Policy Brief & Alerts

January 25, 2019

Prospects for Earmarking Revenue from Tobacco Taxes

Based on the results of CSEA’s Tobacco Tax Simulation Model (TETSiM), the government stands to gain about N67.7 billion additional revenue from the new tobacco taxation policy, within a one-year period. There are two alternative ways to channel the resources; either by earmarking[1] them for targeted projects, or adding them to the general revenue pool.

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Based on the results of CSEA’s Tobacco Tax Simulation Model (TETSiM), the government stands to gain about N67.7 billion additional revenue from the new tobacco taxation policy, within a one-year period. There are two alternative ways to channel the resources; either by earmarking[1] them for targeted projects, or adding them to the general revenue pool.




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Nigeria Economic Review

Global economic growth remained fairly stable in 2016Q3 with baseline projections for global growth at 3.1 percent and 2.4 percent by International Monetary Fund (IMF) and the World Bank respectively. Growth in developed countries was moderate but unevenly distributed: while the U.S and the UK showed improvements, growth in other economies remained tepid. Among emerging countries, India witnessed higher growth while growth in China remained constant but the Chinese Yuan continued to appreciate. Given that India is Nigerias major crude oil importer, improving economic conditions in India may translate into rising demand for Nigerias crude oil. However, the continuous appreciation of the Yuan poses significant inflationary threat in Nigeria given the high level of imports from China. Subdued global demand, weak trade, uncertainties in commodity prices and consequences of the Brexit were the key constraining factors to growth over the period. In addition, growth in Sub-Saharan African countries remained generally slow on the account of low commodity price, political turmoil, and inconsistent government policies.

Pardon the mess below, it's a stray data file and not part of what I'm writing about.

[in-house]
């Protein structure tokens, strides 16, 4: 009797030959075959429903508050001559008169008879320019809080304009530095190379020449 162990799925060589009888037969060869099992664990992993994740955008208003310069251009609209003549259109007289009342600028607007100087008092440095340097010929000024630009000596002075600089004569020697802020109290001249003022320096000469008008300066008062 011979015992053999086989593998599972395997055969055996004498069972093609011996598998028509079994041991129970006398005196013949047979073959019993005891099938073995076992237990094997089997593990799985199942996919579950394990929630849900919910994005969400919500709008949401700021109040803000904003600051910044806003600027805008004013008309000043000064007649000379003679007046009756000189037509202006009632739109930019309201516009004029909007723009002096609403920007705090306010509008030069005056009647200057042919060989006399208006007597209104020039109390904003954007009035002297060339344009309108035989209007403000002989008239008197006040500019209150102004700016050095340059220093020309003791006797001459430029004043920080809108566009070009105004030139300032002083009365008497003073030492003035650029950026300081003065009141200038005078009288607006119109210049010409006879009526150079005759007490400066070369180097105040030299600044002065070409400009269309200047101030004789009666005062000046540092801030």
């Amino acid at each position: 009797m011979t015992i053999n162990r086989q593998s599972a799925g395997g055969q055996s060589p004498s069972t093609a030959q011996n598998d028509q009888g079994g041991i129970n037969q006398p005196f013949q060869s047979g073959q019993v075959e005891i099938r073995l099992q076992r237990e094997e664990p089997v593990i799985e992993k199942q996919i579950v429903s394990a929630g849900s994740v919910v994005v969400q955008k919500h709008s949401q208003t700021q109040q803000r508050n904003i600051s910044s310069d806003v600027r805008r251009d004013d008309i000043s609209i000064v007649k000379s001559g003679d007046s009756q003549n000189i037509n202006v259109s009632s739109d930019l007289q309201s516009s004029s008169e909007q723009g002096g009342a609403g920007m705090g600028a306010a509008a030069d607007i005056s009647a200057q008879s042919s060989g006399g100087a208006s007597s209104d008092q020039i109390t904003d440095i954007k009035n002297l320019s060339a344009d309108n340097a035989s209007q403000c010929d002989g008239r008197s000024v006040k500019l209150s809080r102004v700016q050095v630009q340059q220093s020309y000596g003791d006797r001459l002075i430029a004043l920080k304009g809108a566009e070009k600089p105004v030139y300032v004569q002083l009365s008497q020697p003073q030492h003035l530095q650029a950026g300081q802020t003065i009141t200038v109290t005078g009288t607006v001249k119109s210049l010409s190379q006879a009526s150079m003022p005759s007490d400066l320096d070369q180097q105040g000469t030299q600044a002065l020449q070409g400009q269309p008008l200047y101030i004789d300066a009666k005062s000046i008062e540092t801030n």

Infrastructure Financing In Nigeria:

Similar to most sub-Saharan African (SSA) countries, Nigeria has a huge infrastructure deficit which considerably limits efforts towards achieving inclusive growth, sustainable development, and poverty reduction. With infrastructure stock estimated at 20-25 per cent of Gross Domestic Product (GDP), Nigerias infrastructure stock is still significantly lower than the recommended international benchmark of 70 per cent of GDP. The 2014 National Integrated Infrastructure Master Plan (NIMP) estimates that a total of US$ 3 trillion of investments, or US$100 billion annually, is required over the next 30 years to bridge Nigerias infrastructure gap. In particular, the Plan estimates that Nigeria will have to spend an annual average of US$ 33 billion infrastructure investments for the period 2014 -2018. This means that Nigeria will have to more than double its spending on infrastructure from the current 2-3 per cent of GDP to around 7 per cent to make appreciable progress in infrastructure development over the next three decades.